In 1991, a book came out called Divorce Hangover. It was about the emotional pain and turmoil that often accompanies divorce and suggested that like an alcohol hangover, it would eventually pass and leave you ready to cope with life again.
The book acknowledged that divorce was a life-changing experience that aroused strong emotions like depression, anger, resentment, and confusion. When these feelings failed to disappear or even ease up after everything was over, you were suffering from a divorce hangover.
This painful condition keeps you emotionally tied to your former spouse or the life you knew before divorce, leaving you stuck in the past and unable to move on. Like a traditional hangover, it can make you difficult to be around and have a negative effect on your children as well as friends and family members who are trying to support you.
Other damaging complications include:
- Inability to let go, which increases a sense of depression and hopelessness
- Refusal to pay spousal support
- Making it difficult for your ex to visit the children
- Repeatedly dragging your ex back into court to punish and stress them out
In extreme cases, violence has been known to happen. Even if it doesn’t, you deserve to stop suffering and get on with your life.
What can you do?
If you’re struggling with a divorce hangover that refuses to subside, then your best option may be to seek professional help. Letting go of the past and moving on is easy in theory, but the reality is that too many people find it impossible to let go and want to keep punishing their ex for the perceived injustices that led up to the divorce. Dragging a former spouse back into court over and over is also a way of maintaining a connection, although it leads to anger, misery, and higher legal costs.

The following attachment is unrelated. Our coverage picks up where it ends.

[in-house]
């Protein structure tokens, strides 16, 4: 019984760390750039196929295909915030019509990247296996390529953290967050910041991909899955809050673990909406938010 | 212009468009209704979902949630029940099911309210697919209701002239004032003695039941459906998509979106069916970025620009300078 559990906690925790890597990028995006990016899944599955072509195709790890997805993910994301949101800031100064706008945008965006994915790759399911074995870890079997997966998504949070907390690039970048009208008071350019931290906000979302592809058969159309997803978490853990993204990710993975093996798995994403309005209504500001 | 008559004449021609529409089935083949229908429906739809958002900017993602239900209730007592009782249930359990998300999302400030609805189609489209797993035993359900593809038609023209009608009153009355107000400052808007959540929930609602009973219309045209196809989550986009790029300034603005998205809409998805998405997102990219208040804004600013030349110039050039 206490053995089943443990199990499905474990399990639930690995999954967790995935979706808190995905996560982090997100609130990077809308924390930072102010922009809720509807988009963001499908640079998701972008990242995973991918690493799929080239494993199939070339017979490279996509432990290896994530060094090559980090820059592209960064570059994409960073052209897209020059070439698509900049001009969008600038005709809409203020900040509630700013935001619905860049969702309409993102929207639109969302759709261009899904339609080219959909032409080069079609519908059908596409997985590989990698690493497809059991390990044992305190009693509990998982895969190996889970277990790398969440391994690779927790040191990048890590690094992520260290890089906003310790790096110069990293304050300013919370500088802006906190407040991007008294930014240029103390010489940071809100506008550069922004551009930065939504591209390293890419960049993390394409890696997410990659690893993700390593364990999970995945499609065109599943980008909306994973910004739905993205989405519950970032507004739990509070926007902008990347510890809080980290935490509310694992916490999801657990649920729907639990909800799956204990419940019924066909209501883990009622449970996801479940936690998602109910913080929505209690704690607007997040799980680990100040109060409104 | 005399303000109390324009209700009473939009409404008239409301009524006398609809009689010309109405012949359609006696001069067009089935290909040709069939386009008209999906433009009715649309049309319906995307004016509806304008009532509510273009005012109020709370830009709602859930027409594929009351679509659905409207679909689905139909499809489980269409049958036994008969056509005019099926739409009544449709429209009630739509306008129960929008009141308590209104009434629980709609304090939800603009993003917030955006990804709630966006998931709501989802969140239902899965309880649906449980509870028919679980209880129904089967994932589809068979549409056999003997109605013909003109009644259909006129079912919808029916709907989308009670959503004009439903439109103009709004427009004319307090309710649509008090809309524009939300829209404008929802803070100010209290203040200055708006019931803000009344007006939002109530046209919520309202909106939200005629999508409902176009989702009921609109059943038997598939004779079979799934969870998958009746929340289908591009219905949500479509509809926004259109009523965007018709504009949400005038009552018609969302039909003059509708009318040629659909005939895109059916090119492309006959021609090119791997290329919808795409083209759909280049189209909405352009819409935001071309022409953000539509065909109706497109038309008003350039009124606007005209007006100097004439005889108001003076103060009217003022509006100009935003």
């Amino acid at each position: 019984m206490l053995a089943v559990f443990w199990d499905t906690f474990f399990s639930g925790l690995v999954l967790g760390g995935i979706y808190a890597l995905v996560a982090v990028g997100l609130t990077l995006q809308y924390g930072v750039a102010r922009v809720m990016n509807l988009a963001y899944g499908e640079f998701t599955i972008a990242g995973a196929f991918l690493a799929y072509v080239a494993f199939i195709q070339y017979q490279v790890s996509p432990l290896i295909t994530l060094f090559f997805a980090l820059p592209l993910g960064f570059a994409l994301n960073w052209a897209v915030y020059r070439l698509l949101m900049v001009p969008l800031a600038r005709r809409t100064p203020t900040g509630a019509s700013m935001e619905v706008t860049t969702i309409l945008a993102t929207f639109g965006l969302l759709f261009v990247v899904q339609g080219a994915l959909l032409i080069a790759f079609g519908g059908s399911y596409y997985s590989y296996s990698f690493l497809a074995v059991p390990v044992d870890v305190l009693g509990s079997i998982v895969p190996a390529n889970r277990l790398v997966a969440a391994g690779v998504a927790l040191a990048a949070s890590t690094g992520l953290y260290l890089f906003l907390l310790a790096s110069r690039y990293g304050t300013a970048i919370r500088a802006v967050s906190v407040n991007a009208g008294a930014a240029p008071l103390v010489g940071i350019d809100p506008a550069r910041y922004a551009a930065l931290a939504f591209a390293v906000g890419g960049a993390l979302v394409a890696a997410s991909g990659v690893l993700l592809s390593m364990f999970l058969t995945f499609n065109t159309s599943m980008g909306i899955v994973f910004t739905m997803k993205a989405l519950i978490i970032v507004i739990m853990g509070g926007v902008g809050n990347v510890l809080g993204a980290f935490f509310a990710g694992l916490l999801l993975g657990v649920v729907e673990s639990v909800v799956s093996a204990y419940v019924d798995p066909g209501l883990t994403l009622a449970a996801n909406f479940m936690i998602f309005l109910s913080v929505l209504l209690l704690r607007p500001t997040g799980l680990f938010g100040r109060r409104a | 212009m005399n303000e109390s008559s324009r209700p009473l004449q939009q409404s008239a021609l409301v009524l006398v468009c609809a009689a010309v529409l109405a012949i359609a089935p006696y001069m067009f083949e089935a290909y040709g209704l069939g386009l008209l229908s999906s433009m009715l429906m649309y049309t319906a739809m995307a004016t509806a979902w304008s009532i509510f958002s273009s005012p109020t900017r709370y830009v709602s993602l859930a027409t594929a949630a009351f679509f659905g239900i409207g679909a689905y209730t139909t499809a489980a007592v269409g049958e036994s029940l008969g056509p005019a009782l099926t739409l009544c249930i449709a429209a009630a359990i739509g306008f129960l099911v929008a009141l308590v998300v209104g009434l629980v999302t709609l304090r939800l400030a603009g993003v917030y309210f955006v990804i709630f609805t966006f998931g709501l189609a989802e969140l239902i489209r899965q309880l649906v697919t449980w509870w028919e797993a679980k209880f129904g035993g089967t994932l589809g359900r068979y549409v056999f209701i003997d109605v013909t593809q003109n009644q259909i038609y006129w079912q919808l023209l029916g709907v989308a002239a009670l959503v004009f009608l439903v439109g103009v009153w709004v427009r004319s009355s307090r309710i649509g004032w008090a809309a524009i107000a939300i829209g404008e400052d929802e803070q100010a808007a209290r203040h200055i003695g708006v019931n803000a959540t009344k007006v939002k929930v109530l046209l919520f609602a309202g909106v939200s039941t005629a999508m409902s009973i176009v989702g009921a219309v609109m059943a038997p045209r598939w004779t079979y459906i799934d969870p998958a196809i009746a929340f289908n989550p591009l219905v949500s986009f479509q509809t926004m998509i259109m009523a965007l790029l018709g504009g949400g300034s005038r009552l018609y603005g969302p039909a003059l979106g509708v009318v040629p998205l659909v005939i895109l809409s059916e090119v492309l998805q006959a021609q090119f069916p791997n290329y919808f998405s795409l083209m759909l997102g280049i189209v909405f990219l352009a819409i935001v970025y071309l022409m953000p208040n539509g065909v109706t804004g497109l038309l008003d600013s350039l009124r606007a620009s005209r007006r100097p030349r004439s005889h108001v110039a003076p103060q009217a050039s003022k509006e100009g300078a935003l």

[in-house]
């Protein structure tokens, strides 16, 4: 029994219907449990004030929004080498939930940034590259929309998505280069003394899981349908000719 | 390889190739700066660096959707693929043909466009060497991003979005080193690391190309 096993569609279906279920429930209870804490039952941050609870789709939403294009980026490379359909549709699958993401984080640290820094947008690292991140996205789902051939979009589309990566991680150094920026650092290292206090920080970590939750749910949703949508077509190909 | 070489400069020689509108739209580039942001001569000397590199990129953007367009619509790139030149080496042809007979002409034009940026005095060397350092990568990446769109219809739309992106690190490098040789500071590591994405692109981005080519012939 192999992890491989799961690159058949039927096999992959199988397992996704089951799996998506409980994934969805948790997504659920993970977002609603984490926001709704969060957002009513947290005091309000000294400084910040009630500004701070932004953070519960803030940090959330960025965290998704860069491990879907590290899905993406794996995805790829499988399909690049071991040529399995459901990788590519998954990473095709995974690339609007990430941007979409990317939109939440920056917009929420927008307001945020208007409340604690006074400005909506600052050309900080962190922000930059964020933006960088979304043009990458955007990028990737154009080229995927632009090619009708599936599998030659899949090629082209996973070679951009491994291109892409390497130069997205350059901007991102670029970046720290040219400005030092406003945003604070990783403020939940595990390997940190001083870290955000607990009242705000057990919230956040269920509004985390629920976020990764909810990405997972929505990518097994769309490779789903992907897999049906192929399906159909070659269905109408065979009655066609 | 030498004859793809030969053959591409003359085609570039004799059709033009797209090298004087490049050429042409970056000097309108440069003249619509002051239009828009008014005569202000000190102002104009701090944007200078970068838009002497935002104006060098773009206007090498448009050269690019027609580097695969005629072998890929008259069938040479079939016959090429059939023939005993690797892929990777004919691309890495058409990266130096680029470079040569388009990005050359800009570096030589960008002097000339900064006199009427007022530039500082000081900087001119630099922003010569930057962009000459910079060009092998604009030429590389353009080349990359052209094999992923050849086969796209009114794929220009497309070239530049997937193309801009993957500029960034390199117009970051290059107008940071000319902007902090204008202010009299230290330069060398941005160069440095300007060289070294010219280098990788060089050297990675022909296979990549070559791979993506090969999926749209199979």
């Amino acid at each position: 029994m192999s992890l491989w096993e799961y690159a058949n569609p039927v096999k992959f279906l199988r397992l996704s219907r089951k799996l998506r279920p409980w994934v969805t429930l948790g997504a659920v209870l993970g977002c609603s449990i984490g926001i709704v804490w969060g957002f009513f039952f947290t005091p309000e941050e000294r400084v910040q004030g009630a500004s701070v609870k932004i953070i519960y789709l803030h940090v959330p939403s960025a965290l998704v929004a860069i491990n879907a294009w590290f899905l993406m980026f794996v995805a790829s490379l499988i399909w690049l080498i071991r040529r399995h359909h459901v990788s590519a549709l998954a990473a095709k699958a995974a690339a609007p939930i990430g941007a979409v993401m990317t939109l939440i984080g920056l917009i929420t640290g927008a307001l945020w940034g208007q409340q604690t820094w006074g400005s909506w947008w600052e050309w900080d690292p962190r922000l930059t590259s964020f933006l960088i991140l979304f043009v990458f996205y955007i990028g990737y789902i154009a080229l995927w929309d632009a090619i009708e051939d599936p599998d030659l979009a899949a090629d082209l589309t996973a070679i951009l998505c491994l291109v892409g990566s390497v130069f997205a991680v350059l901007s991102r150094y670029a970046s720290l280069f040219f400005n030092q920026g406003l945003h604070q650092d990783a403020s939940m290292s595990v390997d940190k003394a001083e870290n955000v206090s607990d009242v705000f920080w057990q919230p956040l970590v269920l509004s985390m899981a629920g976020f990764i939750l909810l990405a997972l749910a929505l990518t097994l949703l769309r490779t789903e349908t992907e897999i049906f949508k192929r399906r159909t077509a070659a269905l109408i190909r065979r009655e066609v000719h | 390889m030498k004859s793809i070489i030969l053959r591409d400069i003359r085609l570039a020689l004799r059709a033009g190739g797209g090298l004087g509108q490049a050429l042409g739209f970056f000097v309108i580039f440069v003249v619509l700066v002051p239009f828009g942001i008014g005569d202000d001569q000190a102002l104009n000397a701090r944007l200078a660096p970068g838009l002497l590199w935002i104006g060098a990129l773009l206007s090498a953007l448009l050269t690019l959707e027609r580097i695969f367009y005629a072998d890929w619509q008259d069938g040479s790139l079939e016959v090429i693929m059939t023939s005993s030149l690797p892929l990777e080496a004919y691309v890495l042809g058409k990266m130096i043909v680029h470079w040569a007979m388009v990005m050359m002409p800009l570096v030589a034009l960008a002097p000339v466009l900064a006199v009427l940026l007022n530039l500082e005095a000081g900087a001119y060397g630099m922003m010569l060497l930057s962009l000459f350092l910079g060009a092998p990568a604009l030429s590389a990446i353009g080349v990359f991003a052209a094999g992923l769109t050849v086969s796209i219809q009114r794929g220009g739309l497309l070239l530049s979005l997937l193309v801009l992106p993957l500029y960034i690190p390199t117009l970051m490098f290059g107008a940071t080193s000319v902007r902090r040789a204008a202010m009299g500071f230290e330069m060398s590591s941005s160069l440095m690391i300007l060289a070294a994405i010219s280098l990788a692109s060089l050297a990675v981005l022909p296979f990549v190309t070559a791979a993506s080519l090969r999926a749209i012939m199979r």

Working with a therapist can help you address anger issues that heighten a divorce hangover and make it possible for time to heal this wound like it does all others.
Other remedies for a divorce hangover include:
- Recognize what’s happening and work through the stages of loss: shock and denial, bargaining, depression, anger, resignation, and finally, acceptance.
- Give yourself permission to mourn. Doing so is not a sign of weakness.
- Express your feelings constructively. When you feel like hitting something, go for a walk or run.
- Rebuild your sense of self-worth by excelling at your job, volunteering, or discovering a new hobby that energizes you.
After a while, the misery and discomfort will pass, and you’ll be able to enjoy life again. Divorce is painful, but when you give yourself permission to embrace the future, the hangover effects won’t be lasting.
If you have questions about divorce or family court matters, then contact the law office of Jayson Lutzky. Mr. Lutzky is a highly experienced attorney who offers free in-office initial consultations. You may reach his office at 718-329-9500.